Three things have occupied most of our time in September: grandparenting duties, our Great Northern Tour, and trying to find further opportunities to live and work overseas, ideally in a developing country.
Claire had to cram a number of (working) flights into a short period, which meant going over weekends when Raf has to work. So the back-up team (us) had to leap into action and pick up the grandparenting duties we had neglected by sneaking off to the far side of the world. Charlie stayed with us for three successive weekends. We’re getting the hang of this grandparenting lark, and of course Charlie is the best grandson in the world. One of the joys is knowing that soon you will be giving him back, and also being able to say to his mother: “Oh, he never does that when he’s with us”.
When we were free from child-minding, we set off on the Great Northern Tour in Percy the Polo. This had expanded from the original plan to visit Ian’s Aunt Margie in Glasgow to include the following stages: Hatfield (to pick up a ruby wedding pendant); Milton Keynes (to pick up Sandie’s camera from the repairer); Newcastle (for Ian to discuss possible work with a professor there); and Birmingham (to discuss US EB5 visa investment issues with the president of a company who was visiting the UK). In addition to ‘business’ stops we managed to visit four sets of friends (getting a bed for the night from two of them) and look round some interesting towns and cities: Wetherby, Durham, Newcastle, Jedburgh and Banbury.
Ian’s aunt had broken her leg in May and had to have serious surgery and a lot of physiotherapy in order to walk again. She is doing well, given her age (90), but is not yet very mobile. We were able to take her out in the car north of Glasgow to the Trossachs, where we visited some nice tea rooms and viewed the exciting Scottish pastime of duck-herding at Aberfoyle.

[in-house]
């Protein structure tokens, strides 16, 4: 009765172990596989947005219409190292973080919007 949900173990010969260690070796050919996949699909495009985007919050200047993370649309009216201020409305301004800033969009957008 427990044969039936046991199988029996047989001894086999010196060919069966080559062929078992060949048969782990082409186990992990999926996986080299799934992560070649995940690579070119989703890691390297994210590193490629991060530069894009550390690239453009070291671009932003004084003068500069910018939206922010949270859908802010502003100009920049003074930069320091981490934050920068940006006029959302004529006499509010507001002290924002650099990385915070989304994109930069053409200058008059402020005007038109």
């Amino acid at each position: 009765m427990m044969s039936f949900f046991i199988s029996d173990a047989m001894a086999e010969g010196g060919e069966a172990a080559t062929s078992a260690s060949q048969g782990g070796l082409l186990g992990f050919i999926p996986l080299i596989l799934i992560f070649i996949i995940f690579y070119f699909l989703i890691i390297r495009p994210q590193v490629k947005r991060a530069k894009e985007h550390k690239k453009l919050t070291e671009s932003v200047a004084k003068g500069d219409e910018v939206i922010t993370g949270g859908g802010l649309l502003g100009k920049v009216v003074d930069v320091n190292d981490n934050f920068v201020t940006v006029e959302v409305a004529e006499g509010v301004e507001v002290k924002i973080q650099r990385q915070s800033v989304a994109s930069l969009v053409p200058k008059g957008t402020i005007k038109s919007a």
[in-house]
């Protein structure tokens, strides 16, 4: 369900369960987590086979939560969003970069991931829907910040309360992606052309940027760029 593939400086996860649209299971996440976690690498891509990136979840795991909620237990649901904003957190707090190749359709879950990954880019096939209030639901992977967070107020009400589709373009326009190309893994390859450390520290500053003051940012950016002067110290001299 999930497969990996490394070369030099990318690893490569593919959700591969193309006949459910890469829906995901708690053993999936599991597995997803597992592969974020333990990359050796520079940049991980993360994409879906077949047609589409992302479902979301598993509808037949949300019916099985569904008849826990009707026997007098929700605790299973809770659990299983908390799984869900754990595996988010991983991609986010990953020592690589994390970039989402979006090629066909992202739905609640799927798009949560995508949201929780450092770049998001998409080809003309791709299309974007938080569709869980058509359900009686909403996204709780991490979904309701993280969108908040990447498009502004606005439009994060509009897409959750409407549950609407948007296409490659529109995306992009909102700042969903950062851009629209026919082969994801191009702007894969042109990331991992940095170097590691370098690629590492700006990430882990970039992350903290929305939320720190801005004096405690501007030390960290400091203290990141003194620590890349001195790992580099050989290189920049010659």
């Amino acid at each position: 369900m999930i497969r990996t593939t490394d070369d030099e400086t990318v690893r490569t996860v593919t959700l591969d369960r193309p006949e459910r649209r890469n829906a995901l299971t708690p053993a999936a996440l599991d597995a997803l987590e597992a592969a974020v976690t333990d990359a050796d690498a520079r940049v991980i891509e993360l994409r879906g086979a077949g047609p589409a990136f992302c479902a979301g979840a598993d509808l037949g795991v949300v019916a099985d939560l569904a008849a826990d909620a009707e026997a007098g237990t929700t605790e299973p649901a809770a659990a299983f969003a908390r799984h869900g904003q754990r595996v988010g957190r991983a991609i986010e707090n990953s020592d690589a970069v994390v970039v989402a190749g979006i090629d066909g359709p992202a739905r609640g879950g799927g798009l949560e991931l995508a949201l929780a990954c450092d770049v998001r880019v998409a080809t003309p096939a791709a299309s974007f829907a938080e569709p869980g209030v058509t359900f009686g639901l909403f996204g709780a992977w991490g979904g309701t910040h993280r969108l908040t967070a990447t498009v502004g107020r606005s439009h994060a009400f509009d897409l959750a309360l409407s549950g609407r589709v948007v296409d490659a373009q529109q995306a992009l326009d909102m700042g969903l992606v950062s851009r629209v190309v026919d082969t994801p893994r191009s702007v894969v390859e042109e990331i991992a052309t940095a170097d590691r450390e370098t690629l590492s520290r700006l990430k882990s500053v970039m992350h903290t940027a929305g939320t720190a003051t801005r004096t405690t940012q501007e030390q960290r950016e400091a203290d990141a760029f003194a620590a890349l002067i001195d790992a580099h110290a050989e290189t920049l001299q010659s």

At the end of the month we went up to London for an assessment day with VSO (Voluntary Services Overseas), to decide if we were suitable to work as volunteers for them overseas. Unfortunately they decided we were not, although they have not yet told us why. We were disappointed, but are researching other possible opportunities to use our expertise in the developing world.
Apart from these three major activities, September has been well filled with other events. Paul and Rosie came down from Manchester one weekend to see us, and bond with their nephew (who uncannily resembles Paul in his infancy). We also visited Andrew and his family in Faversham to celebrate Hope’s 6th birthday. She seems to be doing well at school and enjoying it.
Ian has joined a local art class, so it’s ‘business as usual’ on Thursday evenings. Sandie dug out her tap shoes and found an adult class, though she’s only managed to attend one session so far. We’ve both joined the Marlow Folk Dance Club, which meets on alternate Friday evenings – it’s well attended and good fun, especially when preceded by a visit to one of the many pubs in Marlow. Finally, Sandie has continued her writing and editing for the Ministry of Education in Wellington – her excuse for leaving the shopping and ironing to Ian, so it keeps us both busy!